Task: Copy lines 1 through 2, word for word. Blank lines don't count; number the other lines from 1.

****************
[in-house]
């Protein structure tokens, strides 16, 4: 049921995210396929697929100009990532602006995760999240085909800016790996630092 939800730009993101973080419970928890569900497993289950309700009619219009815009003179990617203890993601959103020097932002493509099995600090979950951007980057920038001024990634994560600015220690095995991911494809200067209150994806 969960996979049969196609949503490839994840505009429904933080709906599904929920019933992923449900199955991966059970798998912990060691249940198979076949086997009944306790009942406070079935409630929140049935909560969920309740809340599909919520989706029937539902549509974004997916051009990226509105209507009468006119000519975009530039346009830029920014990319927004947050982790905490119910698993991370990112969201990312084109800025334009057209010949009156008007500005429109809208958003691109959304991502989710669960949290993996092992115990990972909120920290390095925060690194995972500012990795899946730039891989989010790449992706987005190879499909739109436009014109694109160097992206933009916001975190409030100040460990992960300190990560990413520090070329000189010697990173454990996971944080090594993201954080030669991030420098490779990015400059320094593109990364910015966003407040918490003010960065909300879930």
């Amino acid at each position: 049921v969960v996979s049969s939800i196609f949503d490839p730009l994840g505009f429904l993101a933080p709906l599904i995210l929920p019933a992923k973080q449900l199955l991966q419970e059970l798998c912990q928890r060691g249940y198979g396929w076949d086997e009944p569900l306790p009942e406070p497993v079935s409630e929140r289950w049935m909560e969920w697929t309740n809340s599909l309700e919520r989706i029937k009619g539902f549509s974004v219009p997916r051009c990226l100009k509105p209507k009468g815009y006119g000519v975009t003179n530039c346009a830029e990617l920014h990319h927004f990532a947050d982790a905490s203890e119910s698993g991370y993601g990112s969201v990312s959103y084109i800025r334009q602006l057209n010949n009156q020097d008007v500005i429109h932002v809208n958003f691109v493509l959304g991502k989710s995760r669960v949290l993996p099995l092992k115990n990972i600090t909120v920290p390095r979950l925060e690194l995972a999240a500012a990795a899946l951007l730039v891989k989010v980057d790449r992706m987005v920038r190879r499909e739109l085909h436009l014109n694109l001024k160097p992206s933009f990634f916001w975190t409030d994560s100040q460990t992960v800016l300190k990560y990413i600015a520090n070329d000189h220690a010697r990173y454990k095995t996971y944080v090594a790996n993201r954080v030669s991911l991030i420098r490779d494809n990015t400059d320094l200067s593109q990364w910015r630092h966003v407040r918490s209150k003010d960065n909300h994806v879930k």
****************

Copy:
[in-house]
């Protein structure tokens, strides 16, 4: 049921995210396929697929100009990532602006995760999240085909800016790996630092 939800730009993101973080419970928890569900497993289950309700009619219009815009003179990617203890993601959103020097932002493509099995600090979950951007980057920038001024990634994560600015220690095995991911494809200067209150994806 969960996979049969196609949503490839994840505009429904933080709906599904929920019933992923449900199955991966059970798998912990060691249940198979076949086997009944306790009942406070079935409630929140049935909560969920309740809340599909919520989706029937539902549509974004997916051009990226509105209507009468006119000519975009530039346009830029920014990319927004947050982790905490119910698993991370990112969201990312084109800025334009057209010949009156008007500005429109809208958003691109959304991502989710669960949290993996092992115990990972909120920290390095925060690194995972500012990795899946730039891989989010790449992706987005190879499909739109436009014109694109160097992206933009916001975190409030100040460990992960300190990560990413520090070329000189010697990173454990996971944080090594993201954080030669991030420098490779990015400059320094593109990364910015966003407040918490003010960065909300879930």